Editorial Team


1. Twisted Tales of Stavanger, Stavanger

Frightful fjords

With its white-painted wooden cottages and narrow cobbled streets, Stavanger is pretty as a picture. But venture behind its charming façade and you’ll discover that all is not quite as it seems. Take to the city’s streets and hear about its shady, scary and salacious secrets. You’ll visit famous landmarks such as the cathedral overlooking Market Square, plus corners of town where other tours don’t dare to go. Find out where heads rolled, see where criminals were confined, and walk in the footsteps of those who took sinful strolls in the night.


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Street in Stavanger

2. Intro to Salem and Free Time, Boston

Witching hour

The coastal town of Salem, Massachusetts is famous for its 17th-century witch hunts, where more than 200 people were accused of practising witchcraft and 20 were executed. You can visit the Witch Museum, which shows the story of this dark period through fascinating displays. You’ll also explore the House of the Seven Gables, a national historic landmark that served as the centrepiece in novelist and Salem native Nathaniel Hawthorne’s classic novel of the same name. It’s the oldest surviving wooden mansion in New England, with sections dating back as far as 1668.


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Lighthouse in Salem, Massachusetts

3. French Quarter Walk, New Orleans

Spooky stroll

Pirates, voodoo, yellow fever – New Orleans’s turbulent history has helped earn it the unofficial title of America’s most haunted city. Visitors often report getting chills and seeing spectres as they pass local landmarks, from St Louis Cemetery No. 1 to Lafitte’s Blacksmith Shop Bar. Experience the creepy feelings for yourself on a guided walk around the city. It’s not an entirely spooky affair – you can also admire the architecture as you pass famous landmarks such as the Pontalba buildings (one of America's first apartment dwellings) and Jackson Square – but on Rue Royal, listen up for eerie tales of pirates, priests, haunted houses and voodoo queens.


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Silhouette of fountain in New Orleans

4. Inquisition Palace, Cartagena, Colombia

Tortured souls

See the darker side of colourful Cartagena. Las Bóvedas are a series of 23 dungeons that were built in the late 18th century as military storerooms and later functioned as a jail. Today they house craft and souvenir shops. At Plaza Bolívar, a statue of military leader Simón Bolívar stands among leafy green trees, while the Inquisition Palace offers a bleak contrast. Within the palace, a tribunal was set up in 1610 by the Spanish Inquisition to punish crimes against the Catholic faith – some 800 people were publicly executed here. Explore inside to see a sample jail and torture chamber, among other grisly artefacts.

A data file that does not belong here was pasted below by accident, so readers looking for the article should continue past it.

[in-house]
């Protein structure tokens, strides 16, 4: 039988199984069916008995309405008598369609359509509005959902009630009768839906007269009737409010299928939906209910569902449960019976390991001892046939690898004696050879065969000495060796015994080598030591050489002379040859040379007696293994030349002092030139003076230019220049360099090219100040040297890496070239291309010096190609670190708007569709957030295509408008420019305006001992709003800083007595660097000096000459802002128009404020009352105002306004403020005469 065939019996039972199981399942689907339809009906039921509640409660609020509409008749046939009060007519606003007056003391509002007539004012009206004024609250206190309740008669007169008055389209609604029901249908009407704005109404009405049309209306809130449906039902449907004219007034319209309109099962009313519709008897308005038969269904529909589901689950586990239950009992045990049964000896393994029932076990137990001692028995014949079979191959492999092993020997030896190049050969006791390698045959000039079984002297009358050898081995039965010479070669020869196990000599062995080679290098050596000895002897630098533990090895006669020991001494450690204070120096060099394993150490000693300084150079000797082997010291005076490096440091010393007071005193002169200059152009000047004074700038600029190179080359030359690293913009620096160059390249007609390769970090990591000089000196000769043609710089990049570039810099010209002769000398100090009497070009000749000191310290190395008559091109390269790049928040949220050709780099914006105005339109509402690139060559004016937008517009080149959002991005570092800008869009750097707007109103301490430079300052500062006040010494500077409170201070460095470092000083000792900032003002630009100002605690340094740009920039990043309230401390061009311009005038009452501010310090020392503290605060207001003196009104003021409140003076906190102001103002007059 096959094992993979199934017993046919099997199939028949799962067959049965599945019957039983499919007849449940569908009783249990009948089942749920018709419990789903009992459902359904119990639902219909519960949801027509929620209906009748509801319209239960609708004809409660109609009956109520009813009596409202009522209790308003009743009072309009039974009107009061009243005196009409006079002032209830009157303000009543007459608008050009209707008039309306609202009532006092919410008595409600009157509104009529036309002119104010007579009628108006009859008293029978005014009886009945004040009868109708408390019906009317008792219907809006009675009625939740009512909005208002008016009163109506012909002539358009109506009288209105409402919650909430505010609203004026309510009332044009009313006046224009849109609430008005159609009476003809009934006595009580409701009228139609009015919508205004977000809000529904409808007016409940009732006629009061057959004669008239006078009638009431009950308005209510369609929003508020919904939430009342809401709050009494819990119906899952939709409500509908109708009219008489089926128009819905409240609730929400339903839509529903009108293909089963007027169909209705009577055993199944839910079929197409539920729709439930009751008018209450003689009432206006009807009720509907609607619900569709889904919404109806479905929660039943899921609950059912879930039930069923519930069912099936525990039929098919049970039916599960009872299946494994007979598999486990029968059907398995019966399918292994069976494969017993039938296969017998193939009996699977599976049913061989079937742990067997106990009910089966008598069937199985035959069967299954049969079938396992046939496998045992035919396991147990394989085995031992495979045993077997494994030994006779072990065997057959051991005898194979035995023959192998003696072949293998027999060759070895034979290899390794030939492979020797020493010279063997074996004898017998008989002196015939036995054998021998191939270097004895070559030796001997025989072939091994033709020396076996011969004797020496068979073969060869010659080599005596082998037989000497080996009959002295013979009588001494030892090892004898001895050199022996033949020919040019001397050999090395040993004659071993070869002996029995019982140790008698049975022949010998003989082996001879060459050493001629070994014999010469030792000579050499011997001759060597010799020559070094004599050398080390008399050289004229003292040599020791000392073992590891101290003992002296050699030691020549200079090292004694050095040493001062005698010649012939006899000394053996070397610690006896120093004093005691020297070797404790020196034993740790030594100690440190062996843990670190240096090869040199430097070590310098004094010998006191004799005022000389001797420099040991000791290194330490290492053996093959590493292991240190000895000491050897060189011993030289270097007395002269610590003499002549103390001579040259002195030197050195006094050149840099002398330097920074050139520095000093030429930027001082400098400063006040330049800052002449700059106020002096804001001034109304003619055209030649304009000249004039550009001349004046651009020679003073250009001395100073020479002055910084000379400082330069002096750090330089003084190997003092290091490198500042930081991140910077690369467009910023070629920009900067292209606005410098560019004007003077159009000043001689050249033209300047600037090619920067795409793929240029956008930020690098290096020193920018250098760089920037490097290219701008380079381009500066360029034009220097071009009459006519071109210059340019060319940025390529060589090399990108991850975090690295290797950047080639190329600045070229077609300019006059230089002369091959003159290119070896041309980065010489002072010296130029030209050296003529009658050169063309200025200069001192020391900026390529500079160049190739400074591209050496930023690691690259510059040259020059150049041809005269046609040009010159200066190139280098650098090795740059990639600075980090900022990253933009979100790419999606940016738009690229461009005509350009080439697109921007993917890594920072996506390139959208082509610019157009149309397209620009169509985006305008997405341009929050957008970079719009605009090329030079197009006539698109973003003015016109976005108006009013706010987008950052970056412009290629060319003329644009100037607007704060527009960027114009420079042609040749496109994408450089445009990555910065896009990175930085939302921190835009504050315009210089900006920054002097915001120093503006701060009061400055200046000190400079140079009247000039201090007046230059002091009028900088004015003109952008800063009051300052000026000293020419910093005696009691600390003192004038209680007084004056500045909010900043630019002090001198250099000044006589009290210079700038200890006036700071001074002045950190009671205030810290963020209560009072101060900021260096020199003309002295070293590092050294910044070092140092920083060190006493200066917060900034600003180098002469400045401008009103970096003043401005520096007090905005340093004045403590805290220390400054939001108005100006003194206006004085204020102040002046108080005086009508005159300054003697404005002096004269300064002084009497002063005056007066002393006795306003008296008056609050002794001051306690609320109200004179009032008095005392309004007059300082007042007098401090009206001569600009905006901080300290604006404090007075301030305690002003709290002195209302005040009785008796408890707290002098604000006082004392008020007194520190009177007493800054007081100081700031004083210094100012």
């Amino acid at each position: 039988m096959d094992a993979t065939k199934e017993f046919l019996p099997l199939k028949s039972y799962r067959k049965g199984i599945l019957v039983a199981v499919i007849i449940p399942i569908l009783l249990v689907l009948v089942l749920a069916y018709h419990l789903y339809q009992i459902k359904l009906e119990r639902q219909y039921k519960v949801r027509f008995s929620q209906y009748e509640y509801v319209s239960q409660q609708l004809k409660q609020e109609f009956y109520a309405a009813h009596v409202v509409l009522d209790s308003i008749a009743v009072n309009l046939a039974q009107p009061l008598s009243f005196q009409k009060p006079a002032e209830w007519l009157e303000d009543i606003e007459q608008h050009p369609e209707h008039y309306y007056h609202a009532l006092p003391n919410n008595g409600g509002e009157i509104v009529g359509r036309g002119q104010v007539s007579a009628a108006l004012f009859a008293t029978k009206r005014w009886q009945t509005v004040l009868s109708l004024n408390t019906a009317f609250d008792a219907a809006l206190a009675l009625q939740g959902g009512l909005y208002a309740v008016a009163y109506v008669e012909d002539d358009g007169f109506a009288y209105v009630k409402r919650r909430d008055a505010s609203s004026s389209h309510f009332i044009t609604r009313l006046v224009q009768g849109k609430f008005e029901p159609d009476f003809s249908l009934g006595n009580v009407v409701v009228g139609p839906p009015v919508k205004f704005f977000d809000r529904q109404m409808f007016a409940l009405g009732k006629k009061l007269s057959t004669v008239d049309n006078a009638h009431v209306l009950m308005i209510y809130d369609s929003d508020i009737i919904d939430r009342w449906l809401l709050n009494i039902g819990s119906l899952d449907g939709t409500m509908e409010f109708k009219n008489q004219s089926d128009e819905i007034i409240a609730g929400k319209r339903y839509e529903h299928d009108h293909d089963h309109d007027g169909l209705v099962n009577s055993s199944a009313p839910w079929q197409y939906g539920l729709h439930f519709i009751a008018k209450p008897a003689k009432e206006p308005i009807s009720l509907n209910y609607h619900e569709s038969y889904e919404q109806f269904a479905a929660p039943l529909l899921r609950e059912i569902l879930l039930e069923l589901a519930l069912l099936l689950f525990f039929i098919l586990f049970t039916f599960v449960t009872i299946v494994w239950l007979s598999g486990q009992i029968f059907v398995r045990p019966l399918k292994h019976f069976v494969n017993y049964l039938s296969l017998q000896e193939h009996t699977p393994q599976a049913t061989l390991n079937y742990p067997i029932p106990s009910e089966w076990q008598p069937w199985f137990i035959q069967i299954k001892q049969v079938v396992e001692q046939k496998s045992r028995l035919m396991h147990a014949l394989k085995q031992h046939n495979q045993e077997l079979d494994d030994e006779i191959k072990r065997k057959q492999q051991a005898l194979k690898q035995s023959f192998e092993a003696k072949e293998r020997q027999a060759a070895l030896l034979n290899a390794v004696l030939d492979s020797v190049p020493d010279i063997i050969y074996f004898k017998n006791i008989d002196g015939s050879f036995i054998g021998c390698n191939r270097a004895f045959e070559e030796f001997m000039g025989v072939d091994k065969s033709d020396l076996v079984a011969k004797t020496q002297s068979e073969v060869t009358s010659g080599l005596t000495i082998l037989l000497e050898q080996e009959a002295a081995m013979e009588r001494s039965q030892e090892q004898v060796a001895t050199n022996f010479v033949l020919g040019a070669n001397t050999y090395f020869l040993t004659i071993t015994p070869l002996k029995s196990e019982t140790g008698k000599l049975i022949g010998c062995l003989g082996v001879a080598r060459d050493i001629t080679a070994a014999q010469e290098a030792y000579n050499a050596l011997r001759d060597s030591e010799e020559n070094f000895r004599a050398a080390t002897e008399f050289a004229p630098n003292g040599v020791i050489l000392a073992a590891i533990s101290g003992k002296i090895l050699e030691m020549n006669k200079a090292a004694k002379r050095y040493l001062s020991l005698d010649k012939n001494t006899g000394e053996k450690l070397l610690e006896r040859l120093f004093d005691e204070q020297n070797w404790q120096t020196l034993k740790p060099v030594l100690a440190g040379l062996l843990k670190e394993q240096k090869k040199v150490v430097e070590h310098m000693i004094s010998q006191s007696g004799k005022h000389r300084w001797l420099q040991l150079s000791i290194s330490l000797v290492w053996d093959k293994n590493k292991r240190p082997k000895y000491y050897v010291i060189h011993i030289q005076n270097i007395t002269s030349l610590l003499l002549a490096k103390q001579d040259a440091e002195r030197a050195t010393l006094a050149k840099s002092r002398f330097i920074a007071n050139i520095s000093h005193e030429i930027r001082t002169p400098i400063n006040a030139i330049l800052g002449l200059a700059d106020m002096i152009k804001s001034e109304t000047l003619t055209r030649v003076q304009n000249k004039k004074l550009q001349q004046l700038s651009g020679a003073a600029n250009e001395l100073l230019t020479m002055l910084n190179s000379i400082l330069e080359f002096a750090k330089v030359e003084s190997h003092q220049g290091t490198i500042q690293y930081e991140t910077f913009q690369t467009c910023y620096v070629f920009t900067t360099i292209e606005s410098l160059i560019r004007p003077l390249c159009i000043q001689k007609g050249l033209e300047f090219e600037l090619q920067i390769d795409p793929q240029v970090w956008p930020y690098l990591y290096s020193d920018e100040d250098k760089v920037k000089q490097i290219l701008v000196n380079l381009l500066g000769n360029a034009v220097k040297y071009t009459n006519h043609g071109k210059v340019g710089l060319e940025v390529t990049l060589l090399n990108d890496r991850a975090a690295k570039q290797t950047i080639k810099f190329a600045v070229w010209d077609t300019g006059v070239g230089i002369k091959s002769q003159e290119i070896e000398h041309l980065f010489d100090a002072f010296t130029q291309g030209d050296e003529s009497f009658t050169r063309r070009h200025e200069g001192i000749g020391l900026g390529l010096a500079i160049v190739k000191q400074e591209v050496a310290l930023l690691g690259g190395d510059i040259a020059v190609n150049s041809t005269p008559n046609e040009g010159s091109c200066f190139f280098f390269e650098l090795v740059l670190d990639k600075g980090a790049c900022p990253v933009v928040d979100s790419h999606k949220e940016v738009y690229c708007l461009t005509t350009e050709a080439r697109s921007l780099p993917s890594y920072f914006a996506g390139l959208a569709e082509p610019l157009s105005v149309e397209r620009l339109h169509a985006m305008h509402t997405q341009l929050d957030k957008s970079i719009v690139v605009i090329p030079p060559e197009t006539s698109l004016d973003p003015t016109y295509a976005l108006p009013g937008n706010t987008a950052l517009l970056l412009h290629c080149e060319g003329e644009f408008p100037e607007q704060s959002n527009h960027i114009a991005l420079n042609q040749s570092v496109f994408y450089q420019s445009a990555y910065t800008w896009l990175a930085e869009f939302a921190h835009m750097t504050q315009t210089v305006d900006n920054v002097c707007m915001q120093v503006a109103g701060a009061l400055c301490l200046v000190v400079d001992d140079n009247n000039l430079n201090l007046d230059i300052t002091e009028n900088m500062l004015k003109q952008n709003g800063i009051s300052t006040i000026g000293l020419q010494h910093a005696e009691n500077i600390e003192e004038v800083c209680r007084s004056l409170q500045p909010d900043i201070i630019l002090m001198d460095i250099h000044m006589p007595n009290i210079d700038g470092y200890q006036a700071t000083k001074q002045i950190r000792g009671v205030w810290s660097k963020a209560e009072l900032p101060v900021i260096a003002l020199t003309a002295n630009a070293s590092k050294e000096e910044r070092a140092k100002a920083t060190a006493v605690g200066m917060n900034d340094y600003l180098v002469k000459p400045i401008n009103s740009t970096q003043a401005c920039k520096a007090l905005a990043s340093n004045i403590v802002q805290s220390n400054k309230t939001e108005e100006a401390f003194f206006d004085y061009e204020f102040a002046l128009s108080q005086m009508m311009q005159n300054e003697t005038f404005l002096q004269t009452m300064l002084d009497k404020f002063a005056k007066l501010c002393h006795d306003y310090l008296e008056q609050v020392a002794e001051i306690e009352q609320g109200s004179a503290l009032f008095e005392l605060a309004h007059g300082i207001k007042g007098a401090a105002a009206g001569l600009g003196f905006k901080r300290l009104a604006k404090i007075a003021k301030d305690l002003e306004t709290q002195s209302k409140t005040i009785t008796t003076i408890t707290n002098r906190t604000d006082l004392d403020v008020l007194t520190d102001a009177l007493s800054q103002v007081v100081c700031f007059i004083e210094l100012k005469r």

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Skyline of Cartagena, Colombia

5. Alcatraz and Sausalito, San Francisco

Prison break

Alcatraz is one of the most notorious prisons in the world. Located on a small island in San Francisco Bay, it operated as a federal prison from 1934 to 1963 and in that time housed the likes of gangster Al Capone and murderer Robert ‘The Birdman’ Stroud. At other points in its history it’s been a Civil War fortress, a military prison and the site of a political occupation by Native American activists. With such a chequered past, it’s no wonder many visitors report feeling supernatural sensations. Visit the island and listen to audio of actual interviews of former guards and inmates and the fabled escape attempts of those criminals who made their home on ‘The Rock’.


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Alcatraz prison cells

Please note, shore excursions shown are typical for the port. Shore excursions can be booked up until 3 days prior to departure. Log into MyCruise for full details.